Gov. Michelle Lujan Grisham is waiting to take action on a contentious Senate redistricting bill down to the wire.

Whether the governor will sign or veto Senate Bill 2 before Thursday’s deadline remains to be seen, but what is clear is the delay is keeping lawmakers and political observers in suspense.

Nora Meyers Sackett, Lujan Grisham’s press secretary, did not respond when asked what action the governor planned to take.

“The governor will act on the bill tomorrow, within the special session’s signing period, and we’ll let you know as soon as that has happened,” she wrote.

The anticipation over the fate of the bill comes amid the threat of litigation, which is also on hold.

The Republican Party of New Mexico has said it is considering a lawsuit to stop what it called “Democrats’ illegal and manipulative redistricting map,” and that a “robust legal review” is in the works.

“The party is talking to state and national legal experts who were looking into the maps, and we are looking into a possible lawsuit,” Mike Curtis, a spokesman for the GOP, said Wednesday.

“At this point, no decision has been made,” he added. “The specialists are reviewing information and something could be coming very soon.”

Sen. Jacob Candelaria, I-Albuquerque, who said during the special legislative session he and others were considering a legal challenge, said he is now focused on a redistricting effort for the Bernalillo County Commission.

“Though I still have the same concerns about the partisan buddymandering that went into the Senate map, I at least won’t be representing folks in a legal challenge on them,” he wrote in a text message, adding his constituents are more upset “about being denied a westside [Bernalillo County] commission district.”

During a Wednesday night Zoom meeting about redistricting, Dick Mason, a project director with Fair Districts for New Mexico, which represents 40 entities supporting open redistricting efforts in the state, said he had not heard of any potential legal challenges to the bills passed by the Legislature.

The Senate redistricting map has been shrouded with uncertainty since it was approved by the Legislature following days of closed-door negotiations.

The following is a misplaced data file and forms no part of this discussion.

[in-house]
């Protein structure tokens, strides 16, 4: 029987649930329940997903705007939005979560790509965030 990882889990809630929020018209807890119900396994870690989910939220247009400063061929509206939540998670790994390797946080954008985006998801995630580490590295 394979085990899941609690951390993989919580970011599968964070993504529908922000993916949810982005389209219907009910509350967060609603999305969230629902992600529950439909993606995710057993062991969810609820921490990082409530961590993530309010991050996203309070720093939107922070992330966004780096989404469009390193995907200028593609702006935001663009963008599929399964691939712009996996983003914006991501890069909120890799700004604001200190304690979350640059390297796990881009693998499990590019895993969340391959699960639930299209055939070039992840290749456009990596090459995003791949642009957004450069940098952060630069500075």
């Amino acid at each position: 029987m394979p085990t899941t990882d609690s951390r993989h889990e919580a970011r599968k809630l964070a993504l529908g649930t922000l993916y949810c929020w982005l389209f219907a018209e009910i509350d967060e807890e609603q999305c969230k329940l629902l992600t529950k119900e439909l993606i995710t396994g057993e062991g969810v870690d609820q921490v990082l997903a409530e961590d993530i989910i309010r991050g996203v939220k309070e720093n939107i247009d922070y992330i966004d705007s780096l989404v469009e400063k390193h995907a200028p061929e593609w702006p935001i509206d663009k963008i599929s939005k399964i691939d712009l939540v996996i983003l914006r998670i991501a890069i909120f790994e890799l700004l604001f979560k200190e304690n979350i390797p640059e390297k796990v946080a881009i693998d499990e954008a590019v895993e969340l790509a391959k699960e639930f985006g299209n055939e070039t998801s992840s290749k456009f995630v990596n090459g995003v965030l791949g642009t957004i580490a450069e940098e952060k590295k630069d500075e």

“I don’t know when or if she will sign the Senate map, but action is not imminent,” Tripp Stelnicki, the governor’s former communications director, said in late December after Lujan Grisham signed into law a bill creating new election district boundaries for seats in the state House of Representatives.

“Final decision TBD, still under discussion. She has until noon on Jan. 6 to act on that one,” Stelnicki added.

Sen. Jerry Ortiz y Pino, D-Albuquerque, said it struck him as odd the governor has yet to take action on the Senate redistricting bill.

“I have no idea what her problem is, but it’ll be interesting to see if she doesn’t sign it. What do we do then?” he said.

Ortiz y Pino noted the governor already has signed the three other redistricting bills, including the new congressional and state House maps.

“My assumption is she’ll sign it, that she’s torturing us for suing her,” Ortiz y Pino said, referring to a lawsuit filed by senators over which branch of government had the authority to appropriate federal coronavirus relief funds, a case in which the New Mexico Supreme Court sided with lawmakers.

“That’s my personal angle, and I don’t know if that’s the case or not at all,” Ortiz y Pino added. “She may have some valid problems with it.”

Ortiz y Pino said he hopes the Senate redistricting map doesn’t end up in court, which he said could happen if she vetoes the legislation. He said it would be “just dreadful” if the Democrat-controlled Legislature and Lujan Grisham, also a Democrat, were unable to reach an agreement on the map.

“The House map just flew through, and she signed it right away,” he said. “Even the congressional map, which I would’ve thought would’ve been the most controversial, she signed right away. We’re the tail of the class. I don’t know what’s going on.”

Staff writer Robert Nott contributed to this report.

Follow Daniel J. Chacón on Twitter @danieljchacon.

(7) comments

John Cook

Here's a surprise: The Governor signed the Senate redistricting bill. Maybe tomorrow's story will have a threat by Aubrey Dunn's son to file a lawsuit? Not a chance.

John Cook

It seems this story would be better in tomorrow's paper. After the Governor has acted, one way or another. Although, it is always entertaining to read what Senator Otiz y Pino has to say. He is clearly right. The Governor is waiting out of a fit of personal pique. Not the best look for a serious politician. But, of course, it is all meaningless as soon as she signs the bill. Which I guarantee will be by noon today.

Mike Johnson

Forever the drama queen, milking every opportunity for press coverage and attention.

John Cook

You are looking at the wrong party for this 'drama' Dr. Johnson. Note the reporter on this story. Clearly, the Rs believe any story on redistricting helps them or this reporter wouldn't have written it. The Governor should have signed it much earlier but Senator Ortiz y Pino has it right on her delay.

Mike Johnson

I do like y Pino'a read, but why would she think she is punishing the insurrectionists who defied and questioned her dictatorial powers by doing this? Sounds like middle school......

Michael Kiley

I urge the Governor to sign the state Senate map bill, and not to let the hypothetical perfect be the enemy of the actual good. We should all have a nickel for each time we read someone says they are going to sue.

John Cook

[thumbup] To having a nickel for threats of lawsuits! Although, the most notable thing is the dead silence of anyone seriously threatening litigation on any of these maps. If you can't even get Aubrey Dunn's kid to threaten a lawsuit then you got nothin'.

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